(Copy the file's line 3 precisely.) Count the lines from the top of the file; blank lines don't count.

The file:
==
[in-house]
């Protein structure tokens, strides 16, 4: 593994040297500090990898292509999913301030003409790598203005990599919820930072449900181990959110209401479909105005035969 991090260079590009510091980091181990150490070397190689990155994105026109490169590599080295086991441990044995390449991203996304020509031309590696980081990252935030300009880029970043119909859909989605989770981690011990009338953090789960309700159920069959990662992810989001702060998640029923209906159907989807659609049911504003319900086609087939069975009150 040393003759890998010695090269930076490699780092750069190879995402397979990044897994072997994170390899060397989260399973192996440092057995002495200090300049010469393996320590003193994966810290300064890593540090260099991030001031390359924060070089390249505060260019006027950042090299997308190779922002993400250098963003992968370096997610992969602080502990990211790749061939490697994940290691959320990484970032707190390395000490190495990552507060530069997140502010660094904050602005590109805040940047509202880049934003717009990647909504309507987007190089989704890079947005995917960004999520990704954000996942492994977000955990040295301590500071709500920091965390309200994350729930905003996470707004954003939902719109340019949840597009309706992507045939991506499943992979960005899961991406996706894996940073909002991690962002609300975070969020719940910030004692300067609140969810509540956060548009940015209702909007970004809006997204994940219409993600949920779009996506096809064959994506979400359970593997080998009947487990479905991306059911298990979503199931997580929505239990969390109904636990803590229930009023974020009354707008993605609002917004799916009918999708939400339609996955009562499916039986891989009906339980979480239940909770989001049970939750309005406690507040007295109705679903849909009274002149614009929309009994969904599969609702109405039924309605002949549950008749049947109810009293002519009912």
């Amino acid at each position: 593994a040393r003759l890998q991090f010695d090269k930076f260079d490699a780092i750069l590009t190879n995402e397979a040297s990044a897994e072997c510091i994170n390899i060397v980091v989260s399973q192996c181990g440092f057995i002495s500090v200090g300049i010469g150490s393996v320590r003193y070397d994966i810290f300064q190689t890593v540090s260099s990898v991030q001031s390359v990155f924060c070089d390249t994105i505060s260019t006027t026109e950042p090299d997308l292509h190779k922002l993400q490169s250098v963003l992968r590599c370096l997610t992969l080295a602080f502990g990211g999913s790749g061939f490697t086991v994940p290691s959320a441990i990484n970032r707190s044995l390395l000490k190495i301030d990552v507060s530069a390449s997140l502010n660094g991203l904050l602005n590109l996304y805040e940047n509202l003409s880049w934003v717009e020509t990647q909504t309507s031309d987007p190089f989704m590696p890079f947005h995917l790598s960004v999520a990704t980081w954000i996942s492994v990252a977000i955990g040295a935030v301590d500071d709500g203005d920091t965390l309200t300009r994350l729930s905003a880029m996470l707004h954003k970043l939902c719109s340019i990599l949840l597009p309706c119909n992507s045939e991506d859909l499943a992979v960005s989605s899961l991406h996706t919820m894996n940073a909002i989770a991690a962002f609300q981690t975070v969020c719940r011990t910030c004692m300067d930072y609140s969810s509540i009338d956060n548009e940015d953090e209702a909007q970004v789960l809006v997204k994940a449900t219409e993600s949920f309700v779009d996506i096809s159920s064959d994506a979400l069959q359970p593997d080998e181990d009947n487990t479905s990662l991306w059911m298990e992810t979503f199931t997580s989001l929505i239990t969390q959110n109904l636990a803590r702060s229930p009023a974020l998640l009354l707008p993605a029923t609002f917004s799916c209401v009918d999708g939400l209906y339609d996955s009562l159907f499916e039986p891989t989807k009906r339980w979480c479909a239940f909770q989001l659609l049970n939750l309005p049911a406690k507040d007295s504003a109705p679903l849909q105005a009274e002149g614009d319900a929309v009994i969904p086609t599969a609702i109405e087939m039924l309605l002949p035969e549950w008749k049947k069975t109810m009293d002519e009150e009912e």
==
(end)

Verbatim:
């Amino acid at each position: 593994a040393r003759l890998q991090f010695d090269k930076f260079d490699a780092i750069l590009t190879n995402e397979a040297s990044a897994e072997c510091i994170n390899i060397v980091v989260s399973q192996c181990g440092f057995i002495s500090v200090g300049i010469g150490s393996v320590r003193y070397d994966i810290f300064q190689t890593v540090s260099s990898v991030q001031s390359v990155f924060c070089d390249t994105i505060s260019t006027t026109e950042p090299d997308l292509h190779k922002l993400q490169s250098v963003l992968r590599c370096l997610t992969l080295a602080f502990g990211g999913s790749g061939f490697t086991v994940p290691s959320a441990i990484n970032r707190s044995l390395l000490k190495i301030d990552v507060s530069a390449s997140l502010n660094g991203l904050l602005n590109l996304y805040e940047n509202l003409s880049w934003v717009e020509t990647q909504t309507s031309d987007p190089f989704m590696p890079f947005h995917l790598s960004v999520a990704t980081w954000i996942s492994v990252a977000i955990g040295a935030v301590d500071d709500g203005d920091t965390l309200t300009r994350l729930s905003a880029m996470l707004h954003k970043l939902c719109s340019i990599l949840l597009p309706c119909n992507s045939e991506d859909l499943a992979v960005s989605s899961l991406h996706t919820m894996n940073a909002i989770a991690a962002f609300q981690t975070v969020c719940r011990t910030c004692m300067d930072y609140s969810s509540i009338d956060n548009e940015d953090e209702a909007q970004v789960l809006v997204k994940a449900t219409e993600s949920f309700v779009d996506i096809s159920s064959d994506a979400l069959q359970p593997d080998e181990d009947n487990t479905s990662l991306w059911m298990e992810t979503f199931t997580s989001l929505i239990t969390q959110n109904l636990a803590r702060s229930p009023a974020l998640l009354l707008p993605a029923t609002f917004s799916c209401v009918d999708g939400l209906y339609d996955s009562l159907f499916e039986p891989t989807k009906r339980w979480c479909a239940f909770q989001l659609l049970n939750l309005p049911a406690k507040d007295s504003a109705p679903l849909q105005a009274e002149g614009d319900a929309v009994i969904p086609t599969a609702i109405e087939m039924l309605l002949p035969e549950w008749k049947k069975t109810m009293d002519e009150e009912e």